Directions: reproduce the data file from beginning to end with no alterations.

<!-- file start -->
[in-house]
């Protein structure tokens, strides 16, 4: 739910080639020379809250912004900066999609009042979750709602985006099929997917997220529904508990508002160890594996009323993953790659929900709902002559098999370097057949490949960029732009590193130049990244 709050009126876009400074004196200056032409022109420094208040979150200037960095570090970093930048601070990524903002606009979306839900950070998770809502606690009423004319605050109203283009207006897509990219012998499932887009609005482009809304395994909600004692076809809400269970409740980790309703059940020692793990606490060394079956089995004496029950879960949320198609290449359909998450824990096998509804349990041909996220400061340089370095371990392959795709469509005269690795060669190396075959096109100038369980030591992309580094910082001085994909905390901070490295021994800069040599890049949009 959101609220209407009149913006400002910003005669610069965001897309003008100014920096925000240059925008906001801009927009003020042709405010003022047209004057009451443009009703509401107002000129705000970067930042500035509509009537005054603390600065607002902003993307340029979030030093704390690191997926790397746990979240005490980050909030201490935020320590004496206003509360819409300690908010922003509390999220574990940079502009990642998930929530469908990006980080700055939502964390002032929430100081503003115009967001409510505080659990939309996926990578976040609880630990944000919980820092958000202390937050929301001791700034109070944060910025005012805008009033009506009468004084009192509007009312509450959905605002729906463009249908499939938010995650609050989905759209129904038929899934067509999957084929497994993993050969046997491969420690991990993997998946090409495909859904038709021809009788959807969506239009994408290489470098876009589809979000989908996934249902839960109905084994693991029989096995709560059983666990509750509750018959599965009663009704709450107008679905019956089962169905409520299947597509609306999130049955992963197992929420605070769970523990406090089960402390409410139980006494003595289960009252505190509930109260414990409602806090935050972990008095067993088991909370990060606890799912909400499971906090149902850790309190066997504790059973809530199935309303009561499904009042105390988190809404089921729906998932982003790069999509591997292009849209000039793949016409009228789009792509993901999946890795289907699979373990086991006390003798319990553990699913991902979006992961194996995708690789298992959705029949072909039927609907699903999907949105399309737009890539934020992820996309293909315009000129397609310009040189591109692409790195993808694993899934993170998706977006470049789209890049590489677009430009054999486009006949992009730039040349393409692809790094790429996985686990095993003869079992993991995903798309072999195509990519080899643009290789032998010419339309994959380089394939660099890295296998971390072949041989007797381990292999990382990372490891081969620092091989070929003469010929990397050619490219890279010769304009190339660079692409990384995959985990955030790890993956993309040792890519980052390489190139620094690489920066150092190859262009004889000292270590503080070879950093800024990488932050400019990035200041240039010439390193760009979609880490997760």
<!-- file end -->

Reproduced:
[in-house]
């Protein structure tokens, strides 16, 4: 739910080639020379809250912004900066999609009042979750709602985006099929997917997220529904508990508002160890594996009323993953790659929900709902002559098999370097057949490949960029732009590193130049990244 709050009126876009400074004196200056032409022109420094208040979150200037960095570090970093930048601070990524903002606009979306839900950070998770809502606690009423004319605050109203283009207006897509990219012998499932887009609005482009809304395994909600004692076809809400269970409740980790309703059940020692793990606490060394079956089995004496029950879960949320198609290449359909998450824990096998509804349990041909996220400061340089370095371990392959795709469509005269690795060669190396075959096109100038369980030591992309580094910082001085994909905390901070490295021994800069040599890049949009 959101609220209407009149913006400002910003005669610069965001897309003008100014920096925000240059925008906001801009927009003020042709405010003022047209004057009451443009009703509401107002000129705000970067930042500035509509009537005054603390600065607002902003993307340029979030030093704390690191997926790397746990979240005490980050909030201490935020320590004496206003509360819409300690908010922003509390999220574990940079502009990642998930929530469908990006980080700055939502964390002032929430100081503003115009967001409510505080659990939309996926990578976040609880630990944000919980820092958000202390937050929301001791700034109070944060910025005012805008009033009506009468004084009192509007009312509450959905605002729906463009249908499939938010995650609050989905759209129904038929899934067509999957084929497994993993050969046997491969420690991990993997998946090409495909859904038709021809009788959807969506239009994408290489470098876009589809979000989908996934249902839960109905084994693991029989096995709560059983666990509750509750018959599965009663009704709450107008679905019956089962169905409520299947597509609306999130049955992963197992929420605070769970523990406090089960402390409410139980006494003595289960009252505190509930109260414990409602806090935050972990008095067993088991909370990060606890799912909400499971906090149902850790309190066997504790059973809530199935309303009561499904009042105390988190809404089921729906998932982003790069999509591997292009849209000039793949016409009228789009792509993901999946890795289907699979373990086991006390003798319990553990699913991902979006992961194996995708690789298992959705029949072909039927609907699903999907949105399309737009890539934020992820996309293909315009000129397609310009040189591109692409790195993808694993899934993170998706977006470049789209890049590489677009430009054999486009006949992009730039040349393409692809790094790429996985686990095993003869079992993991995903798309072999195509990519080899643009290789032998010419339309994959380089394939660099890295296998971390072949041989007797381990292999990382990372490891081969620092091989070929003469010929990397050619490219890279010769304009190339660079692409990384995959985990955030790890993956993309040792890519980052390489190139620094690489920066150092190859262009004889000292270590503080070879950093800024990488932050400019990035200041240039010439390193760009979609880490997760």